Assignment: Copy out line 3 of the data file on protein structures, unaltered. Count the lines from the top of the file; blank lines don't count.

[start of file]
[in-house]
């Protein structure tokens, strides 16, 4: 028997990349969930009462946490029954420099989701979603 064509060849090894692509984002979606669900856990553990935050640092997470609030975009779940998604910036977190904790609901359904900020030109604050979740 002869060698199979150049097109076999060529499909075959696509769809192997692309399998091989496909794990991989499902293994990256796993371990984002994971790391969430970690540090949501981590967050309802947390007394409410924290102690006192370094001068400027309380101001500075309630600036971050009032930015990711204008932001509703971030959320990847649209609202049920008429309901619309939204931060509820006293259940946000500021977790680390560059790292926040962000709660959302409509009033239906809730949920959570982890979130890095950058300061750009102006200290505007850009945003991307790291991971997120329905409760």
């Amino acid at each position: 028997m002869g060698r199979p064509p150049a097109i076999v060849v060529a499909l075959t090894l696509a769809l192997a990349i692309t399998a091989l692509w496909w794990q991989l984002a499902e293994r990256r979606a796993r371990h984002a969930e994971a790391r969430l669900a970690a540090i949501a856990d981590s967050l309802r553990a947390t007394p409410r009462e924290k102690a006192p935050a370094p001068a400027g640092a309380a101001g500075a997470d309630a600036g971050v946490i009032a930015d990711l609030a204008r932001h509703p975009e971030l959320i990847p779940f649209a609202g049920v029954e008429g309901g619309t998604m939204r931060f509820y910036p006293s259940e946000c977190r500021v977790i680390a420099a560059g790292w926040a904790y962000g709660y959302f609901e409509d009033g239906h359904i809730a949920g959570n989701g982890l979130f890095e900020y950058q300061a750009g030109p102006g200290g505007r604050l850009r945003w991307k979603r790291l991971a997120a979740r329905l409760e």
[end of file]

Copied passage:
């Amino acid at each position: 028997m002869g060698r199979p064509p150049a097109i076999v060849v060529a499909l075959t090894l696509a769809l192997a990349i692309t399998a091989l692509w496909w794990q991989l984002a499902e293994r990256r979606a796993r371990h984002a969930e994971a790391r969430l669900a970690a540090i949501a856990d981590s967050l309802r553990a947390t007394p409410r009462e924290k102690a006192p935050a370094p001068a400027g640092a309380a101001g500075a997470d309630a600036g971050v946490i009032a930015d990711l609030a204008r932001h509703p975009e971030l959320i990847p779940f649209a609202g049920v029954e008429g309901g619309t998604m939204r931060f509820y910036p006293s259940e946000c977190r500021v977790i680390a420099a560059g790292w926040a904790y962000g709660y959302f609901e409509d009033g239906h359904i809730a949920g959570n989701g982890l979130f890095e900020y950058q300061a750009g030109p102006g200290g505007r604050l850009r945003w991307k979603r790291l991971a997120a979740r329905l409760e």